The woman, instead of agreeing that Bates should find a balance, says that Bates’ convictions require action. Ok, but you can take action while having a freakin’ job.

Man: Elder Bates was almost eaten by a shark once… taken captive by the British, jailed in Dartmoor prison. Once a risk taker, always a risk taker, and I don’t think we need that kind of influence here very much.

All of which is true…and it’s still quite clunky. And I don’t understand what that has to do with relying on others for your very survival.

The woman says he forbade sailors on his ship from drinking or swearing, and held weekly church services. If she’s trying to make Bates look good, she’s failing. Those poor sailors!

Man: No one denies he’s committed, but I  mean, selling everything he has and leaving his poor wife destitute? I mean, really.

The man has got a point. Especially in a time when women were not able to go out and get a job, this would have been a big deal. This is one of the many reasons why women need rights to work: in case their husbands are reckless money spenders that sell all they have to give to their doomsday cult.

After the opening credits, we cut to a scene of the men at the bar. Apparently Miller has shut himself up in his farm, never leaving. They talk about how the Millerites can’t go back to their churches, because most of them were kicked out. Some of them are still setting dates. The men in the bar refer to “a girl having visions in Maine, and a sea captain holding prayer meetings on Saturday.”

Man: Saturday? Now that’s one group I won’t be joining.

Right. The thing of it is, Ellen White wasn’t the only woman at that time to have visions. Aside from the clunky exposition, what the men should be talking about is, “all these women (and some men) having visions, declaring themselves prophets…”

Or something.

Next we are going to watch Ellen share some of her vision with a group gathered in someone’s home.


She comes in with her mother, leaning on her arm for support. Ellen buries her head in her mother’s shoulder and whispers, “I don’t think that I can do this.”

“Just being here is an act of courage” Ellen’s mother whispers back.

Some of you have commented that, in the beginning of Ellen’s ministry, you aren’t sure just how much choice Ellen actually had. Ellen had these… visions or seizures or whatever exactly they were, and the religious adults around her sort of… I dunno how to phrase it exactly, but like, they pushed her into sharing, and they encouraged her. When what they really should have been doing is seeking medical attention. (Not that the state of medical knowledge was anything to brag about, but still.)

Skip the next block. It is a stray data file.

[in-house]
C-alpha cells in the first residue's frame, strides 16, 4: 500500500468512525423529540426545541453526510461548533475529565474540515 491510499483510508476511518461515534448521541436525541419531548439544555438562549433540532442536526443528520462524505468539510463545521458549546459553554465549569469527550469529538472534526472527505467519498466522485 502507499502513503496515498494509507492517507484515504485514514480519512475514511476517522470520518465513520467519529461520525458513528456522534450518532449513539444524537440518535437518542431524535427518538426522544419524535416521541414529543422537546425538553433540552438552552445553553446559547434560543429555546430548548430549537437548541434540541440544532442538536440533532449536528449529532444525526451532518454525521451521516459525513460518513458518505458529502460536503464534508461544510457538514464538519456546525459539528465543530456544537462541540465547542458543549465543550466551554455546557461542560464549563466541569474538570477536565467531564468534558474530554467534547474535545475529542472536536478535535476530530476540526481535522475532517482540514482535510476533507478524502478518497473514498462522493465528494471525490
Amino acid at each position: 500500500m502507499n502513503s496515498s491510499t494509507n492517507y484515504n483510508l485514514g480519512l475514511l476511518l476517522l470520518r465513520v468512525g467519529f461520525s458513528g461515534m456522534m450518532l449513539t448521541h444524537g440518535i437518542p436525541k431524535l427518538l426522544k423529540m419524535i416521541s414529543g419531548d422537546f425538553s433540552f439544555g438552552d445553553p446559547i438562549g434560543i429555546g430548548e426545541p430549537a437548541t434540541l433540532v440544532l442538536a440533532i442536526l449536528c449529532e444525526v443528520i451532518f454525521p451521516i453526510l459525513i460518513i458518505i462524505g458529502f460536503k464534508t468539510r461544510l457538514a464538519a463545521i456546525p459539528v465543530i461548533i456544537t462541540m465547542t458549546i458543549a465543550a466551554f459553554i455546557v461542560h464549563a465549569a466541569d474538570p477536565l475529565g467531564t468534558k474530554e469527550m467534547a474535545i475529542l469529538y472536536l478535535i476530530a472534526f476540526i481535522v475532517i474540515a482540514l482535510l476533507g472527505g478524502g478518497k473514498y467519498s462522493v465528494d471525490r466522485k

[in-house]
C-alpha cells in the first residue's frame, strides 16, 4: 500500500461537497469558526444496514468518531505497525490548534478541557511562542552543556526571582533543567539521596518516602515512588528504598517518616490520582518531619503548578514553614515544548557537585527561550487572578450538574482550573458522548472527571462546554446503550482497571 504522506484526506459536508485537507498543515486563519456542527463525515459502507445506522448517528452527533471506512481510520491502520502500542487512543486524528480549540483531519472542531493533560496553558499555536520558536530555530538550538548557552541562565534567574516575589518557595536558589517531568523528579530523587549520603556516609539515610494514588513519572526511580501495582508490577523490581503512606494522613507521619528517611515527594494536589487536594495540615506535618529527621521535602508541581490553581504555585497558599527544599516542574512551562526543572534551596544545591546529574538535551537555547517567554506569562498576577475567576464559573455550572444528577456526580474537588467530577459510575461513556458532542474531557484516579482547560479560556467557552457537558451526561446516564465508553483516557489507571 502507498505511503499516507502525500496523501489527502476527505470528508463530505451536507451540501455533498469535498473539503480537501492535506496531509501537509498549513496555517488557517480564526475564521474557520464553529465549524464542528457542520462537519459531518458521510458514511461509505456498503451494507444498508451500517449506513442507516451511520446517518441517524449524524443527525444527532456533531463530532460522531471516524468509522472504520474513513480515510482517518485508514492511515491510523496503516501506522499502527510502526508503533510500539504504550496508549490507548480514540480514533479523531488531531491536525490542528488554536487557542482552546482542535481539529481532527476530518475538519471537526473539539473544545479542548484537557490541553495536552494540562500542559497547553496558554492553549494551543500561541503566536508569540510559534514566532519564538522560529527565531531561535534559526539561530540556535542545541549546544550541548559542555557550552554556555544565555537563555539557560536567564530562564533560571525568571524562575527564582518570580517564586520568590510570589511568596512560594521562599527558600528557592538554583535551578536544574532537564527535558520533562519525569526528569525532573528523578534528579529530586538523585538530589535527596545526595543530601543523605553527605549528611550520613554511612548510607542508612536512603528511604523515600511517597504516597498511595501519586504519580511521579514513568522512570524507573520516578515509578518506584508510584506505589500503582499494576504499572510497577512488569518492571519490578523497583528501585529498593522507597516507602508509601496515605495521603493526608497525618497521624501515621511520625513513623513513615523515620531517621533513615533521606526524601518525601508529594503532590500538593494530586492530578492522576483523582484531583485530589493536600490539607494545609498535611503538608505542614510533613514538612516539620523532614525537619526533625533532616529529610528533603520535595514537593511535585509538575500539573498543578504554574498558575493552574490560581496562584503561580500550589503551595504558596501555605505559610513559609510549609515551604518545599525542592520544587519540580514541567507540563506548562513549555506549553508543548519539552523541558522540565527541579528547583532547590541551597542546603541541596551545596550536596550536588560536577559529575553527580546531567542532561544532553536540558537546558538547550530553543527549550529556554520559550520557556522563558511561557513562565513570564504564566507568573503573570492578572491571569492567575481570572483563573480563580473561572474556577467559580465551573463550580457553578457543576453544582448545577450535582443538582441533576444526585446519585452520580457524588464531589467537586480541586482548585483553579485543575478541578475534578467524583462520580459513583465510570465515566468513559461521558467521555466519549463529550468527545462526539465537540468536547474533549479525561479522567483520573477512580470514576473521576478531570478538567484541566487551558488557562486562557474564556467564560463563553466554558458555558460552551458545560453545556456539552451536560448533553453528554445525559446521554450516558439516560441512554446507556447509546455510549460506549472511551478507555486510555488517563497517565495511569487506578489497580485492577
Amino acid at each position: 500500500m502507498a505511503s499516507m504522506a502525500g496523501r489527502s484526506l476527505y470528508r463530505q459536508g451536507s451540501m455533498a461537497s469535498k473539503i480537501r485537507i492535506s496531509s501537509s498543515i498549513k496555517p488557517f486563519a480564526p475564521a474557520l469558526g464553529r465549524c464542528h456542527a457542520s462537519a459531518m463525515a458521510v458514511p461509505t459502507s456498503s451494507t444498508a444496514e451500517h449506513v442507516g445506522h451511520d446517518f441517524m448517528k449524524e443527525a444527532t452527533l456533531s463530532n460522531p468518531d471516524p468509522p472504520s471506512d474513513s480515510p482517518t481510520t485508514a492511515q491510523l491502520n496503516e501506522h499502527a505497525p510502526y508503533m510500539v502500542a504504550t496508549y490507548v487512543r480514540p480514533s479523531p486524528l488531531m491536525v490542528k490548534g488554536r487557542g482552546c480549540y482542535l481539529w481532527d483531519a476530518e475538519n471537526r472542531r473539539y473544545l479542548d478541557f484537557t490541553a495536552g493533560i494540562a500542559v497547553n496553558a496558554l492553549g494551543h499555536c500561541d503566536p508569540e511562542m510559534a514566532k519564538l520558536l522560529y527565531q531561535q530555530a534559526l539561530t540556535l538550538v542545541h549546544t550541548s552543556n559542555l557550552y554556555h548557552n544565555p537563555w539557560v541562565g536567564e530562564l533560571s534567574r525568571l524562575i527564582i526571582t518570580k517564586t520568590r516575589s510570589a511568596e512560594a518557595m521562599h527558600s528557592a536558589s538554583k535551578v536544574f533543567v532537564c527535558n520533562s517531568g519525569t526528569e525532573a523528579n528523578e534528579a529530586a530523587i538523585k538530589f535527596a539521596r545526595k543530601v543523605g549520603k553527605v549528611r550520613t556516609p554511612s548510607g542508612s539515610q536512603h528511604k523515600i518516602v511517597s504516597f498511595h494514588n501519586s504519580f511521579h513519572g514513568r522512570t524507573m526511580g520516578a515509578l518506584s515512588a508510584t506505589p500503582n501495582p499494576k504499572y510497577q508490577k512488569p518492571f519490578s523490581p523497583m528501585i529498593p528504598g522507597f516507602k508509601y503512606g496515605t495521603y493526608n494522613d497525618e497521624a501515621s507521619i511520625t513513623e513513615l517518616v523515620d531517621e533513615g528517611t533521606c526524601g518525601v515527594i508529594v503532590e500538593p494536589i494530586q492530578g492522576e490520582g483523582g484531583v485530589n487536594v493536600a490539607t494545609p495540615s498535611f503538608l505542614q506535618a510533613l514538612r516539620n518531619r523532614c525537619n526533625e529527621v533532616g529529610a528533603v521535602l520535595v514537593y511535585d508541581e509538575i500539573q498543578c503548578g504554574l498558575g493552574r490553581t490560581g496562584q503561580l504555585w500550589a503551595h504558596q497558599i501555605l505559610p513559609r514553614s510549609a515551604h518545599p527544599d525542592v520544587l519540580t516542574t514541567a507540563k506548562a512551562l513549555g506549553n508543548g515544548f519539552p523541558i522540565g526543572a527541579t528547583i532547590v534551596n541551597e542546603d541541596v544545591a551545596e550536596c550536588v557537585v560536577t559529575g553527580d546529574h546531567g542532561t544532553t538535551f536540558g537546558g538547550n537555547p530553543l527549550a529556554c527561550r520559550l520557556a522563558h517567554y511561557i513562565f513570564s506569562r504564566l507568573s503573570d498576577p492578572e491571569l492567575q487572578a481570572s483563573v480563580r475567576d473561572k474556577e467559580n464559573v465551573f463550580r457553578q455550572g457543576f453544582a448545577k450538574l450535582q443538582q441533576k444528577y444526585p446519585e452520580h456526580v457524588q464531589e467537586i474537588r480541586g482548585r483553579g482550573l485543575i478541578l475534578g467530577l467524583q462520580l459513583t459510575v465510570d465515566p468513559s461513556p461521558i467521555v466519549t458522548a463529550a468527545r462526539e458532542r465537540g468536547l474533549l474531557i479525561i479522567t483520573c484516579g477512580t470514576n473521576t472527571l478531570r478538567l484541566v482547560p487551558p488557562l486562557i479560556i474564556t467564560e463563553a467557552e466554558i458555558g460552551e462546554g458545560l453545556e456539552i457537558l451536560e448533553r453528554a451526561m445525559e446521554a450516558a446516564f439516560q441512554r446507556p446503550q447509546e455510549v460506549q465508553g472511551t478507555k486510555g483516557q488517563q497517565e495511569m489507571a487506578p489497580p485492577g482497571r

Ellen slowly starts speaking about the vision she had two years ago. I’ve already written about it in the last post, there is no need to go over it now.

We cut next to a shot of the Harmon sisters sitting around working on hats for their father’s business.

Mrs. Harmon(smiling proudly): You were used of God mightily today. I have no greater joy than to know my children walk in truth.

Elizabeth bends her head over her work. Ellen gives her a pointed look when she says

Ellen: I was afraid that no one would believe me.

Elizabeth doesn’t look at Ellen, who finally looks away and tells her mother

Ellen: When I walked in, I heard a woman say I was possessed of Satan.

Hang on to that. We’ll come back to it.

Mrs. Harmon tells Ellen that of course her visions are from God, and not to ever think otherwise.

Elizabeth has been doing her very best to ignore all this, but then Ellen addresses her directly.

Ellen: Do you see, Elizabeth?

Elizabeth finally responds: I am finished with all of your foolishness Ellen

Sara: Elizabeth!

Elizabeth: It’s always about Ellen. When is there ever time for anyone else?

Mrs. Harmon: Elizabeth Harmon! How can you abandon your sister in such a way?

Elizabeth: have you considered that you may have abandoned me at some point along the way? Mother, you do have more than one daughter.

Elizabeth leaves the room.

I want to note, here, that before this, Elizabeth has had some very real criticisms against her sister that should be addressed. I’m not saying jealousy was never at hing between the twins, and I’m not even saying this movie shouldn’t show that. I’m saying that Elizabeth has some genuine concerns about her sister’s visions, and the movie does its best to downplay them and instead make Elizabeth just “the bitter, jealous sister.” And that’s obnoxious.

Next we are shown an establishing shot of a flour mill. Because they still haven’t had time to buy houses, I guess. Inside, a group of men is debating whether or not Ellen’s visions are from God.

Sargent says that God would never choose to send a message through a frail young girl who is so weak she can barely walk. Another notes that she doesn’t have a background in ministry.

Another man brings up the verse about false prophets. Yes. Thank you. Finally, jeez!

Robbins: I heard the visions overtake her, like a trance

Man: I’ve talked with a neighbor who has seen her. He finds her to be credible.

Wait a second. We jump straight from “the visions are from Satan” to, “these visions have physical effects on her.”

Ok, those two things are not mutually exclusive.

Sargent: Ellen Harmon’s visions are a lie of the deceiver